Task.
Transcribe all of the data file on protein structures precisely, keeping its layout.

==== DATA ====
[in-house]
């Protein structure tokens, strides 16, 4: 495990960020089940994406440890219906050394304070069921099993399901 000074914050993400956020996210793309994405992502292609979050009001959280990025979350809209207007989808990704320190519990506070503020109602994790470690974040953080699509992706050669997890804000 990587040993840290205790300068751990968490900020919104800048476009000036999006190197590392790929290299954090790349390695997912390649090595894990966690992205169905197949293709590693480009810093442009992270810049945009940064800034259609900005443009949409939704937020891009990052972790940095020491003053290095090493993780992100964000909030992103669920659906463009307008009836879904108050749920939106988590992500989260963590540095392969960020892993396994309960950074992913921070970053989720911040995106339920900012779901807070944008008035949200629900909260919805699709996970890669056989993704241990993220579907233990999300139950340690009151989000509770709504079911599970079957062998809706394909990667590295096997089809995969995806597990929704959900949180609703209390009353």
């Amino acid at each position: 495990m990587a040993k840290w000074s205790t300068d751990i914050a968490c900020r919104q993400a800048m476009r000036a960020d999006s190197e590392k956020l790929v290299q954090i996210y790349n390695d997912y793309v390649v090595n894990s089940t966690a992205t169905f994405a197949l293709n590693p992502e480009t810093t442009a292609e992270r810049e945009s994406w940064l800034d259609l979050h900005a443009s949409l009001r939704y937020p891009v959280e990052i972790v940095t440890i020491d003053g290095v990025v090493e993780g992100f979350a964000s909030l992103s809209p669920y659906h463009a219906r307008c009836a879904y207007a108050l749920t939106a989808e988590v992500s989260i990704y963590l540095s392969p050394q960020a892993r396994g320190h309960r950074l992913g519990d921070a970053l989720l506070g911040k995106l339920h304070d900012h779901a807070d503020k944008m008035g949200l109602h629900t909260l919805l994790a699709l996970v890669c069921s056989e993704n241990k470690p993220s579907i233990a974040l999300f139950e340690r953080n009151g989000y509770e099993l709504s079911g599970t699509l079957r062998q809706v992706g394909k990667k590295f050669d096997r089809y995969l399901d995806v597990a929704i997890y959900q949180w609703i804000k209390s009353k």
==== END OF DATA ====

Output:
[in-house]
């Protein structure tokens, strides 16, 4: 495990960020089940994406440890219906050394304070069921099993399901 000074914050993400956020996210793309994405992502292609979050009001959280990025979350809209207007989808990704320190519990506070503020109602994790470690974040953080699509992706050669997890804000 990587040993840290205790300068751990968490900020919104800048476009000036999006190197590392790929290299954090790349390695997912390649090595894990966690992205169905197949293709590693480009810093442009992270810049945009940064800034259609900005443009949409939704937020891009990052972790940095020491003053290095090493993780992100964000909030992103669920659906463009307008009836879904108050749920939106988590992500989260963590540095392969960020892993396994309960950074992913921070970053989720911040995106339920900012779901807070944008008035949200629900909260919805699709996970890669056989993704241990993220579907233990999300139950340690009151989000509770709504079911599970079957062998809706394909990667590295096997089809995969995806597990929704959900949180609703209390009353």
């Amino acid at each position: 495990m990587a040993k840290w000074s205790t300068d751990i914050a968490c900020r919104q993400a800048m476009r000036a960020d999006s190197e590392k956020l790929v290299q954090i996210y790349n390695d997912y793309v390649v090595n894990s089940t966690a992205t169905f994405a197949l293709n590693p992502e480009t810093t442009a292609e992270r810049e945009s994406w940064l800034d259609l979050h900005a443009s949409l009001r939704y937020p891009v959280e990052i972790v940095t440890i020491d003053g290095v990025v090493e993780g992100f979350a964000s909030l992103s809209p669920y659906h463009a219906r307008c009836a879904y207007a108050l749920t939106a989808e988590v992500s989260i990704y963590l540095s392969p050394q960020a892993r396994g320190h309960r950074l992913g519990d921070a970053l989720l506070g911040k995106l339920h304070d900012h779901a807070d503020k944008m008035g949200l109602h629900t909260l919805l994790a699709l996970v890669c069921s056989e993704n241990k470690p993220s579907i233990a974040l999300f139950e340690r953080n009151g989000y509770e099993l709504s079911g599970t699509l079957r062998q809706v992706g394909k990667k590295f050669d096997r089809y995969l399901d995806v597990a929704i997890y959900q949180w609703i804000k209390s009353k």